Broadleaf Mistletoe (Phoradendron spp.) is an evergreen plant that is parasitic in nature, it grows freely on a variety of large landscape trees. Some deciduous host trees of broadleaf mistletoe include Apple, Ash, Birch, Boxelder, Cottonwood, Locust, Maple, Oaks Walnut and Zelkova to name a few. Conifers are not found to often be host of the Broadleaf variety, but can host the dwarf varieties.
Sunday, December 31, 2023
Friday, December 29, 2023
White Pines - Pinus strobus are a large growing evergreen with blue-green needles that are generally 2 1/2-5 inches long. The needles grow very densely on the branches. Pines are different from other conifers/evergreens, their needles grow in sheathed groups of 2,3 or 5. It is a tall tree with straight gray-brown trunk and horizontal growing branches. The cones are small and slender rarely growing longer then 3-6 inches. White Pines can live on average 200-250 years although there are a few recorded to be over 400 years old. Growing about 3 feet per year between the ages of 15-45, but at a slower rate in the juvenille and mature stages before and after that point-they can reach heights well over 150 feet tall, one record holder came in at 207 feet (The Boogerman Pine).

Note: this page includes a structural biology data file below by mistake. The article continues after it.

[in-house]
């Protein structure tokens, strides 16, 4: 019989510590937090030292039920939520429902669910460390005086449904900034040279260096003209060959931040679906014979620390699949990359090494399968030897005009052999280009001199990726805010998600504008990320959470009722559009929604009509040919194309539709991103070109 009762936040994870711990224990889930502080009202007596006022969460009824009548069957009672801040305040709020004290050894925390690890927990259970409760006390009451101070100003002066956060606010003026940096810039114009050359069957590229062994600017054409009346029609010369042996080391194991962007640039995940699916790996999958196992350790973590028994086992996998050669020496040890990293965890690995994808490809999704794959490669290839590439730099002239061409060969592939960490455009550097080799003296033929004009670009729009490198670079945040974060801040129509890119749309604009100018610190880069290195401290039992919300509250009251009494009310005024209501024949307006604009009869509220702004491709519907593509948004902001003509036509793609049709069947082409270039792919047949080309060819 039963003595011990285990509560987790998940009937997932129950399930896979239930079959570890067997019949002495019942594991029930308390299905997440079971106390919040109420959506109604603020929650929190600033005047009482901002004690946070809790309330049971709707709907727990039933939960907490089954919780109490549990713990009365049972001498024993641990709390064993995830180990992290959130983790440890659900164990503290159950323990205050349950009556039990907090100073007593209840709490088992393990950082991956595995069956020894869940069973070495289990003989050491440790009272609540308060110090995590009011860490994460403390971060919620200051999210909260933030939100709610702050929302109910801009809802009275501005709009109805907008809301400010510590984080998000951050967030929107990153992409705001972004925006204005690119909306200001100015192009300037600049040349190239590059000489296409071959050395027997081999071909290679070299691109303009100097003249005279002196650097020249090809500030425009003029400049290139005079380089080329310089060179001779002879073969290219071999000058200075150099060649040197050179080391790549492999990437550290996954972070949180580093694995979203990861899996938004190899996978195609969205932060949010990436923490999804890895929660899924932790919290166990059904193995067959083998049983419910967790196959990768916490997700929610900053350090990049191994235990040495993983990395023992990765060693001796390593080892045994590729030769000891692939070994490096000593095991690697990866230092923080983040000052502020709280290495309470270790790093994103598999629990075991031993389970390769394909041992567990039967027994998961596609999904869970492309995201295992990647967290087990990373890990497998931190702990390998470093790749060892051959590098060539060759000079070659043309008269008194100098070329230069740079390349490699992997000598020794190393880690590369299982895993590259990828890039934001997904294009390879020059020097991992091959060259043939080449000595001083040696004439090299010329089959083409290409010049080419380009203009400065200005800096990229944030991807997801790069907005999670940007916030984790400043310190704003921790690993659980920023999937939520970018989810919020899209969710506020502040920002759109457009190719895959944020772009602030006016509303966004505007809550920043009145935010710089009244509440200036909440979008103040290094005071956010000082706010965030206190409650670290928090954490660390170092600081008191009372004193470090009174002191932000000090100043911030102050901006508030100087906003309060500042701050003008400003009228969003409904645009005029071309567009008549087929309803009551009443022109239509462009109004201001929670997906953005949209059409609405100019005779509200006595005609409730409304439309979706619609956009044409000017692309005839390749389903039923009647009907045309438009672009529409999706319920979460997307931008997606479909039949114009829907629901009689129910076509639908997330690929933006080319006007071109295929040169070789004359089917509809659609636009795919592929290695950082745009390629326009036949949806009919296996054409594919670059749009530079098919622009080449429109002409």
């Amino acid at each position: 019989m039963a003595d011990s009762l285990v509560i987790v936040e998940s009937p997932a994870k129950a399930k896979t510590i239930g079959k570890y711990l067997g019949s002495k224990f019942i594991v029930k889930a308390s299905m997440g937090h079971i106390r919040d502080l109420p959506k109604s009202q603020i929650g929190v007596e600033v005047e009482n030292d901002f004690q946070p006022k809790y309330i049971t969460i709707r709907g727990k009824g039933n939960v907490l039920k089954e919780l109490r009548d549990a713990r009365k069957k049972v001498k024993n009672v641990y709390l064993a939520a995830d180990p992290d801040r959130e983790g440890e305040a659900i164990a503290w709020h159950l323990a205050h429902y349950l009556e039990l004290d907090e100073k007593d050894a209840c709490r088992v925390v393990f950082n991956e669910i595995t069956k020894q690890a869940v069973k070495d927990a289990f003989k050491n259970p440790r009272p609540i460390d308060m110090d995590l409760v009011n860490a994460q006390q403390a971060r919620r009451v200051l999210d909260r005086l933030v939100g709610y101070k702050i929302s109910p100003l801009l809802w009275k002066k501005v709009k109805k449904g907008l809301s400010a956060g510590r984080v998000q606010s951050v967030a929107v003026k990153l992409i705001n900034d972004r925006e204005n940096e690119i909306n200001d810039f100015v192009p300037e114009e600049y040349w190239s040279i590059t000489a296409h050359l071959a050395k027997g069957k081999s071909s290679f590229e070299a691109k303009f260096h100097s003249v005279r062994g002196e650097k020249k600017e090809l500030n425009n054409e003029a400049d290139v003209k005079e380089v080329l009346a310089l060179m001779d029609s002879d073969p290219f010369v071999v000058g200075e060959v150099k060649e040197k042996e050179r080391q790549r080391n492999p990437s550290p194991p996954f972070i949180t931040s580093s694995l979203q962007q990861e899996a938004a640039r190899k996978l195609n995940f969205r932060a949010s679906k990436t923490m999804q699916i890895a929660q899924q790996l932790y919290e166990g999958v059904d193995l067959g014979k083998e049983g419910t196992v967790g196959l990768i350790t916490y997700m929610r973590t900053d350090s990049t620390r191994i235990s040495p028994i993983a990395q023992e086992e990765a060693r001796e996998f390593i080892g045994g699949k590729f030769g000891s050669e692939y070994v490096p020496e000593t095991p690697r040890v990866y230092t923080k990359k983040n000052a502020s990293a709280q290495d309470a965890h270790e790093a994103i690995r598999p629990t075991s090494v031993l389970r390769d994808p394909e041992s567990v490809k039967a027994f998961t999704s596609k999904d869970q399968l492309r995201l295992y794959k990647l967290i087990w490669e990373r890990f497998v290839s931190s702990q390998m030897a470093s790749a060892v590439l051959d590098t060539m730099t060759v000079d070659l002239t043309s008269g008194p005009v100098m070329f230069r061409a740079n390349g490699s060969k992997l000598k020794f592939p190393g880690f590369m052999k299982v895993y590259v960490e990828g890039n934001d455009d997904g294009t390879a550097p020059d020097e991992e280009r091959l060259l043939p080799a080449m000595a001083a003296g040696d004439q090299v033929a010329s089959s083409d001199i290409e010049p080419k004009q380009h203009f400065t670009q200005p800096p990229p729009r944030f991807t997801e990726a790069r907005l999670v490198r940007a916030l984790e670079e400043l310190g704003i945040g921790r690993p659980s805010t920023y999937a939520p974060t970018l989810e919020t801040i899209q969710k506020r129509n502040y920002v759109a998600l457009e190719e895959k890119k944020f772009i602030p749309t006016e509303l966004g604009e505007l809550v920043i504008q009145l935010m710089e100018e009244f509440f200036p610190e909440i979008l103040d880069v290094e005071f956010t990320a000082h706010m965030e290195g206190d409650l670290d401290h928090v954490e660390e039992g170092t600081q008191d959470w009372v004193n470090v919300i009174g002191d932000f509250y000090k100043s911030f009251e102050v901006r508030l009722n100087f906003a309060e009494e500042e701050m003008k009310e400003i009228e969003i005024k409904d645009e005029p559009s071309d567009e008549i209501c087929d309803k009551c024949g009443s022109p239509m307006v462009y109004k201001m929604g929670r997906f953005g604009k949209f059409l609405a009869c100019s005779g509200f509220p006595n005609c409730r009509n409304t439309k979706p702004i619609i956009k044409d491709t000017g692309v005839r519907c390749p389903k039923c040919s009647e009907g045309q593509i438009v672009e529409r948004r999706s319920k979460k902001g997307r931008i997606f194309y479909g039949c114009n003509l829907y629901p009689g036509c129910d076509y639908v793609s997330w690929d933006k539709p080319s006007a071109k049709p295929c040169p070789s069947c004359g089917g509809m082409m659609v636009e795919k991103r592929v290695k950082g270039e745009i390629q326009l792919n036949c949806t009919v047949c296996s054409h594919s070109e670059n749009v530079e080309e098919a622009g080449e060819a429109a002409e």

Tuesday, December 26, 2023
The Red Spruce - Picea rubens is a small-mid sized tree that can reach 50-80 feet tall. Red Spruce is a long lived tree that can live to be well over 400 years old. Red Spruce can be found growing from Canada in the North through North Carolina, Tennessee and Georgia in the South. The branches on the Red Spruce are close in proximity to one another, growing straight out from the trunk and gently sweeping upward near the ends. The wood of Red Spruce is light in color and weight, straight grained, and resilient. This type of lumber is used for making paper, construction lumber, and stringed musical instruments.
Monday, December 25, 2023
The custom of the Christmas tree developed in early modern Germany with predecessors that can be traced to the 16th and possibly even the late 15th century. Customs of erecting decorated trees in wintertime can be traced to Christmas celebrations in Renaissance-era guilds in Northern Germany and Livonia. Fir trees have been traditionally used to celebrate winter festivals by both Pagan's and Christian's for thousands of years. Pagans used Fir branches to decorate their homes during the winter solstice, as it reminded them to think ahead to Spring. The Romans used Fir Trees to decorate their temples at the festival of Saturnalia. Christians use it as a sign of everlasting life with God. A Christmas tree is a decorated tree, usually an evergreen conifer such as pine or fir, traditionally associated with the celebration of Christmas.